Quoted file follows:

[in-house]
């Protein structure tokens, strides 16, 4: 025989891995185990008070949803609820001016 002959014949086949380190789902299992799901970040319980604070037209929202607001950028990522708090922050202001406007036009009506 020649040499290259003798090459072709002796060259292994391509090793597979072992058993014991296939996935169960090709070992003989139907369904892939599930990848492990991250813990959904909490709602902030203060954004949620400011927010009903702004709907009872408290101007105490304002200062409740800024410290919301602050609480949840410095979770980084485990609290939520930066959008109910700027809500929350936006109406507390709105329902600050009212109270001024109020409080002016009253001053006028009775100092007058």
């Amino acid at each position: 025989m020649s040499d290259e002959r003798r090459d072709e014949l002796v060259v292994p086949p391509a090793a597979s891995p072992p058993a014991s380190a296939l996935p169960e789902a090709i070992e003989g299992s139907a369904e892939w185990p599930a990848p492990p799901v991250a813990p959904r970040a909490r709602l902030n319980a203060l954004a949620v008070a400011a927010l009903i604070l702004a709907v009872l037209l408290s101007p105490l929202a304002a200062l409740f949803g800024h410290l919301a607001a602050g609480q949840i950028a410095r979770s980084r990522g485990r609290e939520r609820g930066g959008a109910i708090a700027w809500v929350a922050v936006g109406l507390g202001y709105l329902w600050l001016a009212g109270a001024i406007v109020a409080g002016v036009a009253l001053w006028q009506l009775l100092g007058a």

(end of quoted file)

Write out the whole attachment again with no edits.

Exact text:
[in-house]
């Protein structure tokens, strides 16, 4: 025989891995185990008070949803609820001016 002959014949086949380190789902299992799901970040319980604070037209929202607001950028990522708090922050202001406007036009009506 020649040499290259003798090459072709002796060259292994391509090793597979072992058993014991296939996935169960090709070992003989139907369904892939599930990848492990991250813990959904909490709602902030203060954004949620400011927010009903702004709907009872408290101007105490304002200062409740800024410290919301602050609480949840410095979770980084485990609290939520930066959008109910700027809500929350936006109406507390709105329902600050009212109270001024109020409080002016009253001053006028009775100092007058």
């Amino acid at each position: 025989m020649s040499d290259e002959r003798r090459d072709e014949l002796v060259v292994p086949p391509a090793a597979s891995p072992p058993a014991s380190a296939l996935p169960e789902a090709i070992e003989g299992s139907a369904e892939w185990p599930a990848p492990p799901v991250a813990p959904r970040a909490r709602l902030n319980a203060l954004a949620v008070a400011a927010l009903i604070l702004a709907v009872l037209l408290s101007p105490l929202a304002a200062l409740f949803g800024h410290l919301a607001a602050g609480q949840i950028a410095r979770s980084r990522g485990r609290e939520r609820g930066g959008a109910i708090a700027w809500v929350a922050v936006g109406l507390g202001y709105l329902w600050l001016a009212g109270a001024i406007v109020a409080g002016v036009a009253l001053w006028q009506l009775l100092g007058a």